Organizational Awareness: Systems Thinking With Emotional Intelligence

I picked up my first camera when I was nine. It was a Pentax K1000— a black and silver box with a single-lens reflex and Kodak 35MM film inside.  

That year, I spent the entire summer walking around camp shooting candids on the tennis courts, moments in the art studio, and capturing counselors huddled in conversation outside the dining hall. I captured facial expressions, people making eyes from across the lodge, and individuals sitting in silence along the side of the lake. 

After shooting each roll of film, I would go to the tiny cabin of a dark room, where I would develop the negatives and wait patiently to see what they would reveal.

I learned a lot that year. 

Not just about photography, but about the unspoken culture and networks of summer camp.

I learned who liked who, how young campers addressed the older folks in power, and that the best tennis player was actually a ten year old from New York— someone who had never picked up a racket before that year, but who hit the courts every evening after dinner to practice his half volley. 

I was cultivating what Daniel Goleman calls Organizational Awareness. One of two social awareness competencies in his framework of Emotional Intelligence, Organizational Awareness refers to how well we know and understand the systems we operate in. 

When we are strong in this competency, we are able to:

  • Identify the values and culture of our organization or team;
  • Acknowledge the spoken and unspoken rules at play;
  • Name the processes, structures, individuals, and networks that get things done;
  • Navigate the system in order to make progress on our individual and collective goals. 

Organizational Awareness is about seeing the invisible web of connections—between individuals, teams, and between the system and the wider world.

Developing this competency requires Self-Awareness, Emotional Balance, and Empathy. It helps us with Adaptability, Influence, and Achievement Orientation, giving us tools to think strategically, navigate complexity, and mobilize others towards an outcome.

Systems and Influence 

What is a system?

A system is a collection of interconnected elements. Like individual stars form a constellation, a system is the pattern or ‘whole’ formed when individual elements— such as people, plants, or even ideas—come together. 

An organization is a system. A family is a system. A community of faith is a system. A forest is a system. Our bodies are made up of endocrine, nervous, circulatory and respiratory systems.

A system is a web of interactions and relationships that share a purpose, exhibit patterns, establish order, and operate around a set of rules and norms.

When it comes to being a changemaker in an organization—influencing others in order to get things done—researchers at the University of Toronto’s Rotman School of Management found that rank in a company’s formal hierarchy doesn’t matter nearly as much as how well someone can read and mobilize the informal networks needed to make change occur.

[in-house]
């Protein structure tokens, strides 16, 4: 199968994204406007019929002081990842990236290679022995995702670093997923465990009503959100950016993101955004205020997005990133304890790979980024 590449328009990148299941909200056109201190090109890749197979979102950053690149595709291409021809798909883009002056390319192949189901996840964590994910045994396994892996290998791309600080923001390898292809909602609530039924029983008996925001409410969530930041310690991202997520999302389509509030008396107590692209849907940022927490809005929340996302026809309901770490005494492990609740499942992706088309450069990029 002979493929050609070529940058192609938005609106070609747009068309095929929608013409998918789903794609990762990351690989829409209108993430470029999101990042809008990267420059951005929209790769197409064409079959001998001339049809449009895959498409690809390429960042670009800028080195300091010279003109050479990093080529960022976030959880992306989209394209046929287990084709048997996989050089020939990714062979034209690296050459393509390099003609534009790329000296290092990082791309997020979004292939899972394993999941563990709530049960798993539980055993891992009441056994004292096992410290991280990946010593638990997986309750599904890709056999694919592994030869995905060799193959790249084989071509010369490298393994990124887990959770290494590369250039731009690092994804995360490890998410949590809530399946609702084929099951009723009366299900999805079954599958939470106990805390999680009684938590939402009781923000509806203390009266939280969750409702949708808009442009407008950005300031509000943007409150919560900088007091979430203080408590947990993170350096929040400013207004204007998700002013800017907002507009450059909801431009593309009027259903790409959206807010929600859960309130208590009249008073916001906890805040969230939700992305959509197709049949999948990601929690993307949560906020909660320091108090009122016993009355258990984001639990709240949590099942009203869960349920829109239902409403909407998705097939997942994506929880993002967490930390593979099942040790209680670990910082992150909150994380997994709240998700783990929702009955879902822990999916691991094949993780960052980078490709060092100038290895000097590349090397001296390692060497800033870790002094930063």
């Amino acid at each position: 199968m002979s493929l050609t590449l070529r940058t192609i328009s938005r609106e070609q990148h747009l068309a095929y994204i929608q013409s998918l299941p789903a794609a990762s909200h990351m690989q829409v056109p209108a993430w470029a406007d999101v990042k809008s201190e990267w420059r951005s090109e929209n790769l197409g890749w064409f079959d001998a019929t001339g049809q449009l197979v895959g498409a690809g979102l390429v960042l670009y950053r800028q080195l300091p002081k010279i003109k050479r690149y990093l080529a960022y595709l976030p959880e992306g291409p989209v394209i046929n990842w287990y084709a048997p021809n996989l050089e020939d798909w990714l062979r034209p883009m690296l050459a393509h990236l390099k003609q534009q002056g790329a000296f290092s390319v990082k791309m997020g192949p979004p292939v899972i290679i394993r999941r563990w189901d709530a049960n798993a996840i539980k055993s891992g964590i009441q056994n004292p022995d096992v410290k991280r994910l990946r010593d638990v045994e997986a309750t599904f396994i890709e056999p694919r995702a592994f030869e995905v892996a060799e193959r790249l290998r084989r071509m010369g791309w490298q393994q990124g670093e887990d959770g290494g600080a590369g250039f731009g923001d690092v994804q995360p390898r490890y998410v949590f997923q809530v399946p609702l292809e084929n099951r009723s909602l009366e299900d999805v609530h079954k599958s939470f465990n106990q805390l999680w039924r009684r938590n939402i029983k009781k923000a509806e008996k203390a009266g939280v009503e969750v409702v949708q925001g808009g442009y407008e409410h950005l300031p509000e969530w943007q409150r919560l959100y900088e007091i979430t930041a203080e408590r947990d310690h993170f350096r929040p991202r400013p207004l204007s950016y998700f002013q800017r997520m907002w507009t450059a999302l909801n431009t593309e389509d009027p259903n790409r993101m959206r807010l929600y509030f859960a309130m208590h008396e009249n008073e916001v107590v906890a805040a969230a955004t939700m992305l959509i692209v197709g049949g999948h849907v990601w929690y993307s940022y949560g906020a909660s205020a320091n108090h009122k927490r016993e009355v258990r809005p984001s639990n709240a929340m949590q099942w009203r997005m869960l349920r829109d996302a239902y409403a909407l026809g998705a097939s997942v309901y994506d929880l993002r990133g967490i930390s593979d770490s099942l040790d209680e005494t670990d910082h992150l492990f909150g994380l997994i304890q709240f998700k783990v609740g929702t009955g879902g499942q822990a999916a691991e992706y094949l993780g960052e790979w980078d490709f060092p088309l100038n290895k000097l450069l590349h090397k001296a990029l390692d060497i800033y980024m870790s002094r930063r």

When it comes to getting things done, being “the boss” is less important than understanding who is connected to who, the quality of those relationships, and the explicit and implicit ways the elements within the system conduct themselves. 

When you understand the patterns of values, influence, power and emotions that exist within an organization, you are more capable of maneuvering complex human networks.

An understanding of relationships, hierarchies, and decision-making processes position you to better communicate and get things done. 

A Triple Focus 

How many times have you sensed into something that wasn’t as obvious to someone paying less attention? 

Sharpening our focus and widening our sphere of attention allows us to feel the unspoken tone, tide, and climate of the systems we live and operate in. 

This relates to what Daniel Goleman calls a ‘triple focus’, a way of describing three important levels of awareness: self (inner), people (other), and environment (outer). 

My colleagues and I at the Emerging Leaders Project (ELP) talk about this using the language of inner, inter and outer. The premise: in order to be change agents in a rapidly transforming world, we need to attend to each level of awareness.

It’s not enough to be self-aware, we also need to understand our impact on others and on the world around us. 

These three levels of awareness exist at the individual and organizational level. On the individual level, they look like self-awareness, relationship awareness, and the ability to see and understand the systems we operate in. Organizationally, they look slightly different: 

  • Inner: The culture, emotional climate, purpose, values, networks, and collective enthusiasm of the organization.
  • Inter: How the organization relates to others including suppliers, competitors and key stakeholders. 
  • Outer: The larger systems in which the organization exists—everything from the economy to political, technological, and social trends. 

Well-focused leaders think, observe and operate on all three levels. They see how things connect and with that understanding are better equipped to strategize and adjust according to feedback from the people and from the environment. 

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